The Maltese government has refused to allow a tanker which rescued 102 African migrants to dock in Malta.
It was earlier told by the European Commission that it had a duty to admit the passengers on humanitarian grounds.
The Commission said the EU state had a humanitarian duty to take in the migrants, who were saved from a boat off the Libyan coast.
Among those aboard the tanker are an injured woman, four pregnant women and a five-month-old baby.
But Malta says it told the captain of the tanker - the M/V Salamis - it did not have permission to enter its territorial waters and insists its decision to deny entry is in keeping with international law.
Minister for Home Affairs Manuel Mallia was quoted as saying by the Times of Malta: "There is no doubt that Malta is legally correct... we have documented evidence from the maritime rescue co-ordination centre of Rome."
Maltese naval medics visited the tanker on Tuesday to check the state of health of the migrants and distribute food and water, and the government has now concluded that no evacuations are necessary.
The tiny island state receives thousands of illegal migrants heading to Europe each year.
Hours before the latest incident, 111 mainly African migrants arrived in a rubber dinghy at Delimara, on the south-east coast.
The European Commission had argued that since the ship was now closest to Malta, the island must allow the migrants to disembark as soon as possible.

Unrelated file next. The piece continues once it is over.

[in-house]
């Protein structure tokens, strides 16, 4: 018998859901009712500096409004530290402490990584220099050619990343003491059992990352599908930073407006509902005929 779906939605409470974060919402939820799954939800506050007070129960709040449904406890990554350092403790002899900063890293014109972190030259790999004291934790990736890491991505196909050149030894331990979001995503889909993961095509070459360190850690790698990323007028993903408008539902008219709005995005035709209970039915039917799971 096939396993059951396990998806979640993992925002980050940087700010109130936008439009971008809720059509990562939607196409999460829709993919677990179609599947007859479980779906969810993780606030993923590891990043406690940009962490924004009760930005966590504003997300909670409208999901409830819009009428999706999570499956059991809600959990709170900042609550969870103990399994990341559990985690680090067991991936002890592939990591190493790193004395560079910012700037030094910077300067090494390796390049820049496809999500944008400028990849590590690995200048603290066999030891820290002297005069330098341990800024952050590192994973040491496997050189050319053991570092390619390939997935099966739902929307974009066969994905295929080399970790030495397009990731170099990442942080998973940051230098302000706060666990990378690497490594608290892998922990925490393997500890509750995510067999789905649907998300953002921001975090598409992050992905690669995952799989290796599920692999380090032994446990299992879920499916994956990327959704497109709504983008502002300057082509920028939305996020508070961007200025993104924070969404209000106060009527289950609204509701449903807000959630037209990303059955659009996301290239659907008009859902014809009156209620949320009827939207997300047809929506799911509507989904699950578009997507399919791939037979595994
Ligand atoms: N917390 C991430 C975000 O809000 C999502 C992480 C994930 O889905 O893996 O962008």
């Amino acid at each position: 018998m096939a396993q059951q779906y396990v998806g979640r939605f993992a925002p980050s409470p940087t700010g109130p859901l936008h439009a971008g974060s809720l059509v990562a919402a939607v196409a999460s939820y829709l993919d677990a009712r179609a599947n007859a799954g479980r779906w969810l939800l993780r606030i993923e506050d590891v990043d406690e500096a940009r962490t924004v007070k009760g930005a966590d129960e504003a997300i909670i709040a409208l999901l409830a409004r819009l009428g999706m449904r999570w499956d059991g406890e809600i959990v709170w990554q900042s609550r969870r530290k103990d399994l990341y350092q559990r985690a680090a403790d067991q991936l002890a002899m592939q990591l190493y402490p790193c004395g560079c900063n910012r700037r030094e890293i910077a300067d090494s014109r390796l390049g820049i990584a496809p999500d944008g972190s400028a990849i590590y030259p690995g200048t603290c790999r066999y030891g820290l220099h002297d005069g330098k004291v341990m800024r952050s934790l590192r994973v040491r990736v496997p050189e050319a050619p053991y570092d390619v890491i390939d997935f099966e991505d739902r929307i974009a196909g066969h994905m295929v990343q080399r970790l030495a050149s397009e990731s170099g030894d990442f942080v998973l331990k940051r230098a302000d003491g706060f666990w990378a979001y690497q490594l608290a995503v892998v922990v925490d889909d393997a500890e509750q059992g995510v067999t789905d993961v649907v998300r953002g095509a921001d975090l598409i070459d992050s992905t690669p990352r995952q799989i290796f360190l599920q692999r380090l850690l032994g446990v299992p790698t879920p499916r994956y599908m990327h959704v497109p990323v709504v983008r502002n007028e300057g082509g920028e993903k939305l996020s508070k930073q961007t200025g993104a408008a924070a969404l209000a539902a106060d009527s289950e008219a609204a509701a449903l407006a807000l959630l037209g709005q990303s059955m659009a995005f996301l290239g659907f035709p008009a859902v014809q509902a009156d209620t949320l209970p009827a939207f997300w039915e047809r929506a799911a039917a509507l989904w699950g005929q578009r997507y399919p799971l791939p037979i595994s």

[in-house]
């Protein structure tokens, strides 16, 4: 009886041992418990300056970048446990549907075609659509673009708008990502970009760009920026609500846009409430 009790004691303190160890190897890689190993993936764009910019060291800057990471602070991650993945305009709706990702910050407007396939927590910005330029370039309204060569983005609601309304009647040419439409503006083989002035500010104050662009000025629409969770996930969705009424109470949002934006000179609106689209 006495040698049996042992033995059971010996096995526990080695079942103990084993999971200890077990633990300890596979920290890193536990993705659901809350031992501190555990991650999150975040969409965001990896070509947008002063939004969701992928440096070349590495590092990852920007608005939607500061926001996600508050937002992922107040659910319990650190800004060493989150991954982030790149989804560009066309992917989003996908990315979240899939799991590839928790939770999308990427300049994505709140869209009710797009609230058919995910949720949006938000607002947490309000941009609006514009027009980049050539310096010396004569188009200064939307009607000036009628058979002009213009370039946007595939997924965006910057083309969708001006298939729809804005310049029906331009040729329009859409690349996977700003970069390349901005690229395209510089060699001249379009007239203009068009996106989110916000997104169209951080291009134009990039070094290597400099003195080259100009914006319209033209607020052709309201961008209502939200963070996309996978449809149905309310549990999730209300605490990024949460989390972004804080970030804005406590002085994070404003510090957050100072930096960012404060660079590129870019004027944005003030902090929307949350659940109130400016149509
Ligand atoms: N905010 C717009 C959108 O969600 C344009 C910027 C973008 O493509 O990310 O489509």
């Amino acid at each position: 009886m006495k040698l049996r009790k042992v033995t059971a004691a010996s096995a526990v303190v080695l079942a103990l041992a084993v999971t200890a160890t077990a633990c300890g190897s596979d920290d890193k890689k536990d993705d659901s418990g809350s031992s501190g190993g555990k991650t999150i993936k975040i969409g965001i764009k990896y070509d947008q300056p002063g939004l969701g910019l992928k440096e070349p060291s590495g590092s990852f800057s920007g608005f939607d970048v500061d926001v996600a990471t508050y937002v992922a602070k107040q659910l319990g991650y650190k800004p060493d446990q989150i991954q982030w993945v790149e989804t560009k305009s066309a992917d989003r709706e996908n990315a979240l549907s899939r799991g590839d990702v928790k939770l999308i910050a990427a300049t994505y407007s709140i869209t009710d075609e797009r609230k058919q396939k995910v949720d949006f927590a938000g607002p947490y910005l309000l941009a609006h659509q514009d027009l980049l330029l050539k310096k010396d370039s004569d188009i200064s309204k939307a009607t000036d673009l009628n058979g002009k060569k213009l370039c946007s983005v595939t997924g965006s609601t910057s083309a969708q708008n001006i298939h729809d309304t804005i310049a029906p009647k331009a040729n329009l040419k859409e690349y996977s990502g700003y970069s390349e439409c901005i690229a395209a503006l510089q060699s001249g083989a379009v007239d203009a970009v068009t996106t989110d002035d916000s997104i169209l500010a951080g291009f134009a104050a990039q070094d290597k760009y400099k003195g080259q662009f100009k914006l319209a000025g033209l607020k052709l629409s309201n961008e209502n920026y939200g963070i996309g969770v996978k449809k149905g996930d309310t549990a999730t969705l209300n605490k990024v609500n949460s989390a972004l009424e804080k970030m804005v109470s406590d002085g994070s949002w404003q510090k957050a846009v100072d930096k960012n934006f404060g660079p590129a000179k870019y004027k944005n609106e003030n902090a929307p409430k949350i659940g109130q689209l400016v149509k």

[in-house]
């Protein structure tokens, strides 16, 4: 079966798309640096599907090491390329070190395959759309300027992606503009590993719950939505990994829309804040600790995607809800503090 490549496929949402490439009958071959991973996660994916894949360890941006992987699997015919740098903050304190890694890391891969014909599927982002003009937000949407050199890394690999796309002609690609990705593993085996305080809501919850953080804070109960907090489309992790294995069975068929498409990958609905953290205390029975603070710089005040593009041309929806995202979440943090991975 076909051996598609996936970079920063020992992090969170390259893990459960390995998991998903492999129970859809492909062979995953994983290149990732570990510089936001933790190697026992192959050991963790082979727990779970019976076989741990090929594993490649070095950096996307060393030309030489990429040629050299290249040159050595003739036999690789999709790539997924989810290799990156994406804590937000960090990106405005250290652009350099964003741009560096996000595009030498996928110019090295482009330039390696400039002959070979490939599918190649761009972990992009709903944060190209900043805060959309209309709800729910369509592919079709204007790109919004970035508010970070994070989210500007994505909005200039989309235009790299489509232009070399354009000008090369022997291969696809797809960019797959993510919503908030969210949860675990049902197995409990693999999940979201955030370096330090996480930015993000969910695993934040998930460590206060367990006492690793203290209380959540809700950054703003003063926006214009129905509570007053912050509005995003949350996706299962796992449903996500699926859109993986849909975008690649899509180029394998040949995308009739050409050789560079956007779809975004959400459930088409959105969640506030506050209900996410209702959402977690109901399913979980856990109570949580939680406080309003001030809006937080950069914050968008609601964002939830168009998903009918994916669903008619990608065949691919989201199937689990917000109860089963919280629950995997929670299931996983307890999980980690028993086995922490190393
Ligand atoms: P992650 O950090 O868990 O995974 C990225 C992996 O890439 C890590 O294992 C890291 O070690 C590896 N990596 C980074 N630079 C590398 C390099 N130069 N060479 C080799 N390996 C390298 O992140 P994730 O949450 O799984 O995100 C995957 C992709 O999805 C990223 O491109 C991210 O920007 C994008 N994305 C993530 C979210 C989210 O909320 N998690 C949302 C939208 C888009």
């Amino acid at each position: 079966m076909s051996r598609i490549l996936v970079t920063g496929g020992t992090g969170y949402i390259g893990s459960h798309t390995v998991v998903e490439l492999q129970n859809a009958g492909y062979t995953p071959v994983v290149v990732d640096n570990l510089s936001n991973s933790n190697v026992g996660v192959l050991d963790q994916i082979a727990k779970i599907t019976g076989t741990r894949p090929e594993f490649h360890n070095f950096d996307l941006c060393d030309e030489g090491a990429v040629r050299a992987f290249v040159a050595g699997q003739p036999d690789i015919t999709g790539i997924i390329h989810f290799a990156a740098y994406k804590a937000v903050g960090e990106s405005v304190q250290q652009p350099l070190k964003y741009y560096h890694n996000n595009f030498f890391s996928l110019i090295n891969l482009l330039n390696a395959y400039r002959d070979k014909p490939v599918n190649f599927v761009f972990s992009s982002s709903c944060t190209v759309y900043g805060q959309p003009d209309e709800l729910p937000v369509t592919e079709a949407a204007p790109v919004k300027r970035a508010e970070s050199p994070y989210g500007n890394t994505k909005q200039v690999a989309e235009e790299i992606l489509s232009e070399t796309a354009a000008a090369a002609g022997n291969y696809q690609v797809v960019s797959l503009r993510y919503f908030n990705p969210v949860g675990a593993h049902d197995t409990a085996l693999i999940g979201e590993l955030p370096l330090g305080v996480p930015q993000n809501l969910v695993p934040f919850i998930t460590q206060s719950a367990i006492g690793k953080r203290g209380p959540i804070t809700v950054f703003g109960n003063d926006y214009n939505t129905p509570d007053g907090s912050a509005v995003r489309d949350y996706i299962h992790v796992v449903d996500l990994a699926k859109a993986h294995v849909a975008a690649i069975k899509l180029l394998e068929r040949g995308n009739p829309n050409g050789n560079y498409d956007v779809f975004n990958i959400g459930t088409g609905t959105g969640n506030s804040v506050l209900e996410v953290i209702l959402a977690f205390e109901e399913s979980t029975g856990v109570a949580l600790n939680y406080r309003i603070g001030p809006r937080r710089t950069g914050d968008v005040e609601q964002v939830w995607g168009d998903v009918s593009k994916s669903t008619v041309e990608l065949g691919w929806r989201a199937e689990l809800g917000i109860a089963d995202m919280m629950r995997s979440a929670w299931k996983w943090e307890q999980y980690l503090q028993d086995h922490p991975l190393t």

Any dispute over which country should legally take them should be resolved later, it argued. The immediate concern was to save lives.
The master of the Salamis is credited with saving the migrants' lives. He issued an urgent medical request saying one injured woman needed to be taken immediately to hospital.
But the Maltese medics who visited the tanker on Tuesday found otherwise.
The Liberian-flagged Salamis had been en route from the Libyan port of Khoms, bound for Malta, and was reportedly 24 nautical miles off Malta's coast on Tuesday.
Malta's government says a patrolling Italian navy ship ordered the tanker to take the migrants back to Libya when it was within 50 nautical miles of the Libyan coast.
"The shipmaster ignored guidance from RCC [maritime Rescue Co-ordination Centres] because of commercial interests," Mr Mallia said.
"This is a matter of principle for us, because if we allow this to take place, it will create a dangerous precedent for us. There is no emergency: these people were rescued, they are in a good state, and they were waving at the AFM [Maltese armed forces] helicopter as it descended."
Mr Mallia said he had spoken to the European Commissioner for Home Affairs, Cecilia Malmstroem, who had not been "aware of the entire picture".
On Sunday the Italian navy rescued a group of at least 90 migrants trying to reach Europe from North Africa by boat, and brought them to the island of Lampedusa.
Last month, Maltese Prime Minister Joseph Muscat told EU Council President Herman Van Rompuy that the burden of immigration to the EU should not fall on its smallest member.
While Malta would do its compassionate duty, he added, it would not leave its doors open wide and "welcome boats from Libya and elsewhere as if nothing happened".
"Call us harsh, call us heartless, but we are not pushovers," the Maltese prime minister said.